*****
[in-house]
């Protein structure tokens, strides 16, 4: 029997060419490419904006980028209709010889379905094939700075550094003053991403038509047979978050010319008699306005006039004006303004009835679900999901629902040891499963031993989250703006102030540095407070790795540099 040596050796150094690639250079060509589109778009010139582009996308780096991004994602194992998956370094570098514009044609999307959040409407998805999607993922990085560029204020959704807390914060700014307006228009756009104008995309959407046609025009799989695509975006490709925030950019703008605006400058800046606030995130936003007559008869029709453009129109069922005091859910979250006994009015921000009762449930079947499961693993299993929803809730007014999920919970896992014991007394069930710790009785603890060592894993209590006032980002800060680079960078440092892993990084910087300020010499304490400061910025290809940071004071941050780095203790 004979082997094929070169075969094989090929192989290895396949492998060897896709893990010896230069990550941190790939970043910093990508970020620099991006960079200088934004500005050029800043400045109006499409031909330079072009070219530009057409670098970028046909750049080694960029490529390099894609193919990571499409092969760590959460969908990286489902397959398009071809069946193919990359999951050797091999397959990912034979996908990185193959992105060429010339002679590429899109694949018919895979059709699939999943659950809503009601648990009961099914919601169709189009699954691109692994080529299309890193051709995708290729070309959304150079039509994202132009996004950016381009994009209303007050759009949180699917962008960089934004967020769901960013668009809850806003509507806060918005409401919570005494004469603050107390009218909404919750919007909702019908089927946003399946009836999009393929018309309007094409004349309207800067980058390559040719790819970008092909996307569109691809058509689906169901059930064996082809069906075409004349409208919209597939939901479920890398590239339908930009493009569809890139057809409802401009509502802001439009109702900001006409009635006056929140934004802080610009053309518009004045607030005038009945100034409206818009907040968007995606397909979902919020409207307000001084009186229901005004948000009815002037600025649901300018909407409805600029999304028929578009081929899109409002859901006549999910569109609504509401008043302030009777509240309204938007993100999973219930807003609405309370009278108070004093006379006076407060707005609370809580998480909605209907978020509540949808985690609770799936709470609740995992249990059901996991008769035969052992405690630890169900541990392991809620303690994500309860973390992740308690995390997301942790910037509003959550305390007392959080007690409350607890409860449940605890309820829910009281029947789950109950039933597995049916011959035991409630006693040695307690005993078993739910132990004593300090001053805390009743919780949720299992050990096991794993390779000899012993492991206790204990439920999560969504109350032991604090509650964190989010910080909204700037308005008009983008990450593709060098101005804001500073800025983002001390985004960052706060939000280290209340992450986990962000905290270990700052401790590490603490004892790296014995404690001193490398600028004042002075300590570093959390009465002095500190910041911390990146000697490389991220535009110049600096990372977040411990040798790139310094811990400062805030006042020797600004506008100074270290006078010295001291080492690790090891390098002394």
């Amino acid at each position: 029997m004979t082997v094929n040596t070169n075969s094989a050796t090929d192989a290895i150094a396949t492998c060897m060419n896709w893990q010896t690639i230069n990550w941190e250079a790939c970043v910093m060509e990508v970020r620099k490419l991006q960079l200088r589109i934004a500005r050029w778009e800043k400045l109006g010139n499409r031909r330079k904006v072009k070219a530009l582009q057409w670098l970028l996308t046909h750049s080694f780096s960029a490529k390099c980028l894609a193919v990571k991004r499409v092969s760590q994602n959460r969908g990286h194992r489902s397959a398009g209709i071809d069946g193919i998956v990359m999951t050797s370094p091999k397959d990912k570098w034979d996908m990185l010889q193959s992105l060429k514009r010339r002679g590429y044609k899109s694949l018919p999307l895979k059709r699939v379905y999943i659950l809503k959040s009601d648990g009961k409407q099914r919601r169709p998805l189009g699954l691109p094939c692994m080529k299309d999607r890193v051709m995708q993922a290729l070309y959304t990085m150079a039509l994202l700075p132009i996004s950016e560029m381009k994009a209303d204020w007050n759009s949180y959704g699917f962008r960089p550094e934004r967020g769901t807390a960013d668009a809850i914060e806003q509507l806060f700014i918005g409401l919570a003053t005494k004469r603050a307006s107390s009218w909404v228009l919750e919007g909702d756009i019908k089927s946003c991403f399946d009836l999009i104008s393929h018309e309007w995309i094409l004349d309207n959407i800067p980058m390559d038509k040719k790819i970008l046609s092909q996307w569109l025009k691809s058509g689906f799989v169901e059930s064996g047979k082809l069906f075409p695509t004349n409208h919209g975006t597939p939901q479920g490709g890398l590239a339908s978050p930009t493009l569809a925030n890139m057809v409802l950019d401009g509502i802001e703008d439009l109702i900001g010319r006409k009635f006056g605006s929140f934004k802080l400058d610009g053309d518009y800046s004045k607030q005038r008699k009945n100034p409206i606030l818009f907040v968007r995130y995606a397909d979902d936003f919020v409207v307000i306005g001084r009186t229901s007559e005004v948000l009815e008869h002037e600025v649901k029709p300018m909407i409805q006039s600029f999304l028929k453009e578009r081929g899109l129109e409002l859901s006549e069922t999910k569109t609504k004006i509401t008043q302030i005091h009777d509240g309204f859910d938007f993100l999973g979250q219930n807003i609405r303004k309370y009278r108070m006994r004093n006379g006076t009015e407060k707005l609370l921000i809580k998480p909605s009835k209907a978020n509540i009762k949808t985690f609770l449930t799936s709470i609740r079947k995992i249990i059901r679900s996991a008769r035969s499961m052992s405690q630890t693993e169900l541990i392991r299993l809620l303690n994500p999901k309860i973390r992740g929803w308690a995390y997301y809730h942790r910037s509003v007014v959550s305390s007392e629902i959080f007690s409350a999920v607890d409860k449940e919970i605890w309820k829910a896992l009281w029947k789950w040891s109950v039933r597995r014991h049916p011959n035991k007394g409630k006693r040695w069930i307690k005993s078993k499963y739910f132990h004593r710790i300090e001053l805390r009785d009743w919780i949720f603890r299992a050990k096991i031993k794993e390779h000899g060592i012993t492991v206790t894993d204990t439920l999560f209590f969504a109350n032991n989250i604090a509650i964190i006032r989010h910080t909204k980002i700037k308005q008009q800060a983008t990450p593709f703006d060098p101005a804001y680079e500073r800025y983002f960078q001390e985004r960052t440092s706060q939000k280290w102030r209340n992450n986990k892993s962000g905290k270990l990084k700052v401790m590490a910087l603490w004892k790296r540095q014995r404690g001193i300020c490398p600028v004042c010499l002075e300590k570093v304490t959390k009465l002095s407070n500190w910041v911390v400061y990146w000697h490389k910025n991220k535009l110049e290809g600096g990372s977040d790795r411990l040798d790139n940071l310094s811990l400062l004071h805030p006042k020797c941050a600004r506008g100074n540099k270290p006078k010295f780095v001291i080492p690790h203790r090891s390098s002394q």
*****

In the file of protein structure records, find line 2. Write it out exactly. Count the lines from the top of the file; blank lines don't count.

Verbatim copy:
């Protein structure tokens, strides 16, 4: 029997060419490419904006980028209709010889379905094939700075550094003053991403038509047979978050010319008699306005006039004006303004009835679900999901629902040891499963031993989250703006102030540095407070790795540099 040596050796150094690639250079060509589109778009010139582009996308780096991004994602194992998956370094570098514009044609999307959040409407998805999607993922990085560029204020959704807390914060700014307006228009756009104008995309959407046609025009799989695509975006490709925030950019703008605006400058800046606030995130936003007559008869029709453009129109069922005091859910979250006994009015921000009762449930079947499961693993299993929803809730007014999920919970896992014991007394069930710790009785603890060592894993209590006032980002800060680079960078440092892993990084910087300020010499304490400061910025290809940071004071941050780095203790 004979082997094929070169075969094989090929192989290895396949492998060897896709893990010896230069990550941190790939970043910093990508970020620099991006960079200088934004500005050029800043400045109006499409031909330079072009070219530009057409670098970028046909750049080694960029490529390099894609193919990571499409092969760590959460969908990286489902397959398009071809069946193919990359999951050797091999397959990912034979996908990185193959992105060429010339002679590429899109694949018919895979059709699939999943659950809503009601648990009961099914919601169709189009699954691109692994080529299309890193051709995708290729070309959304150079039509994202132009996004950016381009994009209303007050759009949180699917962008960089934004967020769901960013668009809850806003509507806060918005409401919570005494004469603050107390009218909404919750919007909702019908089927946003399946009836999009393929018309309007094409004349309207800067980058390559040719790819970008092909996307569109691809058509689906169901059930064996082809069906075409004349409208919209597939939901479920890398590239339908930009493009569809890139057809409802401009509502802001439009109702900001006409009635006056929140934004802080610009053309518009004045607030005038009945100034409206818009907040968007995606397909979902919020409207307000001084009186229901005004948000009815002037600025649901300018909407409805600029999304028929578009081929899109409002859901006549999910569109609504509401008043302030009777509240309204938007993100999973219930807003609405309370009278108070004093006379006076407060707005609370809580998480909605209907978020509540949808985690609770799936709470609740995992249990059901996991008769035969052992405690630890169900541990392991809620303690994500309860973390992740308690995390997301942790910037509003959550305390007392959080007690409350607890409860449940605890309820829910009281029947789950109950039933597995049916011959035991409630006693040695307690005993078993739910132990004593300090001053805390009743919780949720299992050990096991794993390779000899012993492991206790204990439920999560969504109350032991604090509650964190989010910080909204700037308005008009983008990450593709060098101005804001500073800025983002001390985004960052706060939000280290209340992450986990962000905290270990700052401790590490603490004892790296014995404690001193490398600028004042002075300590570093959390009465002095500190910041911390990146000697490389991220535009110049600096990372977040411990040798790139310094811990400062805030006042020797600004506008100074270290006078010295001291080492690790090891390098002394």